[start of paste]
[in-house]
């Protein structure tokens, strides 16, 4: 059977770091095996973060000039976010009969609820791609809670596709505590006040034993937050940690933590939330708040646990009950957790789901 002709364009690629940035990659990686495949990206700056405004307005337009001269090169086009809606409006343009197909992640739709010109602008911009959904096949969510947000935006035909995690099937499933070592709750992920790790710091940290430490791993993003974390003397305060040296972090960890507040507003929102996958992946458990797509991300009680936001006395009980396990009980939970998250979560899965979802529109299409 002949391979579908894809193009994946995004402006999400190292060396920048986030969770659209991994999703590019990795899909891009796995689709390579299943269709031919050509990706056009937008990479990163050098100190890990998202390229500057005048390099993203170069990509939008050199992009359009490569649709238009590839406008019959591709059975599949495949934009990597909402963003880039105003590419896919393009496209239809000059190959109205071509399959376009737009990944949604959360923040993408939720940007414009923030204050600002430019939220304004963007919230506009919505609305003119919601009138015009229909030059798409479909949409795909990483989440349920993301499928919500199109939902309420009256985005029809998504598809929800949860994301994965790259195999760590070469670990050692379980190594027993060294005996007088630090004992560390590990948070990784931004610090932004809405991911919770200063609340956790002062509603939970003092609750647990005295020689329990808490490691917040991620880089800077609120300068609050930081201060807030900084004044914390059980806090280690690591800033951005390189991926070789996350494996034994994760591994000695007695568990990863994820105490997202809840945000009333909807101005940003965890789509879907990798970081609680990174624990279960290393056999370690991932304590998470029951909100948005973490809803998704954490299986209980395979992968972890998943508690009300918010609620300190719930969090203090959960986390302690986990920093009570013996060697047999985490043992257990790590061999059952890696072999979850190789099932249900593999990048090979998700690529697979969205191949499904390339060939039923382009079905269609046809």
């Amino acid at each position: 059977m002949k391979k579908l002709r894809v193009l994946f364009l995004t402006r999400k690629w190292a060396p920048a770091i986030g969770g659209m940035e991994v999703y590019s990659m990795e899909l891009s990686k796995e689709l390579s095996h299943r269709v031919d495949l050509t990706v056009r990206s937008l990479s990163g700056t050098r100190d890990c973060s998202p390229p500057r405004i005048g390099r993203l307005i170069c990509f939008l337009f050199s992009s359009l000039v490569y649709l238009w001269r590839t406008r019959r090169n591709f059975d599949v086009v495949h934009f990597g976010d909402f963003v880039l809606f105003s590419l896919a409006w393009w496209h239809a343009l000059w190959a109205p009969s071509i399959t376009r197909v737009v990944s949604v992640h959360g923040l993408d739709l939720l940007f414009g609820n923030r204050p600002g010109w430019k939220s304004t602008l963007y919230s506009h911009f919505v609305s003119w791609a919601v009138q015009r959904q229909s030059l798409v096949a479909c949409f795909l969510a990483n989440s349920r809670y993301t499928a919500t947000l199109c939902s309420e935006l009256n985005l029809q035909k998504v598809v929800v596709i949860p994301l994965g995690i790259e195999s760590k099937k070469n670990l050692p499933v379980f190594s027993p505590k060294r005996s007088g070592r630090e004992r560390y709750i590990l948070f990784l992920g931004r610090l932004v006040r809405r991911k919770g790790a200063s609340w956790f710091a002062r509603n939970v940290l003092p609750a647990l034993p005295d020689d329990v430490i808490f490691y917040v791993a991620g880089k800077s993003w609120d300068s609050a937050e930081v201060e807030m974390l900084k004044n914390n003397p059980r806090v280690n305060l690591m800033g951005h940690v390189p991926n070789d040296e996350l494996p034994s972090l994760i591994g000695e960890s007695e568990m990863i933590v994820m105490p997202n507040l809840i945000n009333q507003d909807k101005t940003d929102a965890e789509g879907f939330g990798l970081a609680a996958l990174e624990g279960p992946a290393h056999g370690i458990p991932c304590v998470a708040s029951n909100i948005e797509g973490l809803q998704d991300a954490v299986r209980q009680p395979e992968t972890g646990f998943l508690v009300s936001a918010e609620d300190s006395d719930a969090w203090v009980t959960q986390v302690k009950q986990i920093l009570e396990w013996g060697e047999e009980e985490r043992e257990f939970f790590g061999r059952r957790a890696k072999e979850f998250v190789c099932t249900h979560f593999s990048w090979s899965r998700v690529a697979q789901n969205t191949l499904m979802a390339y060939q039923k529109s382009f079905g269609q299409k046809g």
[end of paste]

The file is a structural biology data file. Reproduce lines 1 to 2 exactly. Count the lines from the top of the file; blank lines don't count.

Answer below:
[in-house]
């Protein structure tokens, strides 16, 4: 059977770091095996973060000039976010009969609820791609809670596709505590006040034993937050940690933590939330708040646990009950957790789901 002709364009690629940035990659990686495949990206700056405004307005337009001269090169086009809606409006343009197909992640739709010109602008911009959904096949969510947000935006035909995690099937499933070592709750992920790790710091940290430490791993993003974390003397305060040296972090960890507040507003929102996958992946458990797509991300009680936001006395009980396990009980939970998250979560899965979802529109299409 002949391979579908894809193009994946995004402006999400190292060396920048986030969770659209991994999703590019990795899909891009796995689709390579299943269709031919050509990706056009937008990479990163050098100190890990998202390229500057005048390099993203170069990509939008050199992009359009490569649709238009590839406008019959591709059975599949495949934009990597909402963003880039105003590419896919393009496209239809000059190959109205071509399959376009737009990944949604959360923040993408939720940007414009923030204050600002430019939220304004963007919230506009919505609305003119919601009138015009229909030059798409479909949409795909990483989440349920993301499928919500199109939902309420009256985005029809998504598809929800949860994301994965790259195999760590070469670990050692379980190594027993060294005996007088630090004992560390590990948070990784931004610090932004809405991911919770200063609340956790002062509603939970003092609750647990005295020689329990808490490691917040991620880089800077609120300068609050930081201060807030900084004044914390059980806090280690690591800033951005390189991926070789996350494996034994994760591994000695007695568990990863994820105490997202809840945000009333909807101005940003965890789509879907990798970081609680990174624990279960290393056999370690991932304590998470029951909100948005973490809803998704954490299986209980395979992968972890998943508690009300918010609620300190719930969090203090959960986390302690986990920093009570013996060697047999985490043992257990790590061999059952890696072999979850190789099932249900593999990048090979998700690529697979969205191949499904390339060939039923382009079905269609046809």